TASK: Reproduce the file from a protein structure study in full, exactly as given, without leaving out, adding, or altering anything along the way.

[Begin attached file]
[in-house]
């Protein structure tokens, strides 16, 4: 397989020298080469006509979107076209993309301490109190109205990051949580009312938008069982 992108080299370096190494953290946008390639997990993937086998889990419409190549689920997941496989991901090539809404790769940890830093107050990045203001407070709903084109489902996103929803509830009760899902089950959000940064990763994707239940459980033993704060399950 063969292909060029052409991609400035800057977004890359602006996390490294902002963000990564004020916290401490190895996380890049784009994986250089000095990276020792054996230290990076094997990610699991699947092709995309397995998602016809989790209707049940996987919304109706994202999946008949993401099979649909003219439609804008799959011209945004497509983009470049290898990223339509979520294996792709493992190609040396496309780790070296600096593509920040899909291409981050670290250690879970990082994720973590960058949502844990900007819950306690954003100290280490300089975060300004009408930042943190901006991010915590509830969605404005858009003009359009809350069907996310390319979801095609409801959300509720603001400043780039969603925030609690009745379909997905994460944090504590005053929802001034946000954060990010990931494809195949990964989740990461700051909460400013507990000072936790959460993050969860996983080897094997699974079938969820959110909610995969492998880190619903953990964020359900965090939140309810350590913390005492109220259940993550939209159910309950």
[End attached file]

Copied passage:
[in-house]
């Protein structure tokens, strides 16, 4: 397989020298080469006509979107076209993309301490109190109205990051949580009312938008069982 992108080299370096190494953290946008390639997990993937086998889990419409190549689920997941496989991901090539809404790769940890830093107050990045203001407070709903084109489902996103929803509830009760899902089950959000940064990763994707239940459980033993704060399950 063969292909060029052409991609400035800057977004890359602006996390490294902002963000990564004020916290401490190895996380890049784009994986250089000095990276020792054996230290990076094997990610699991699947092709995309397995998602016809989790209707049940996987919304109706994202999946008949993401099979649909003219439609804008799959011209945004497509983009470049290898990223339509979520294996792709493992190609040396496309780790070296600096593509920040899909291409981050670290250690879970990082994720973590960058949502844990900007819950306690954003100290280490300089975060300004009408930042943190901006991010915590509830969605404005858009003009359009809350069907996310390319979801095609409801959300509720603001400043780039969603925030609690009745379909997905994460944090504590005053929802001034946000954060990010990931494809195949990964989740990461700051909460400013507990000072936790959460993050969860996983080897094997699974079938969820959110909610995969492998880190619903953990964020359900965090939140309810350590913390005492109220259940993550939209159910309950």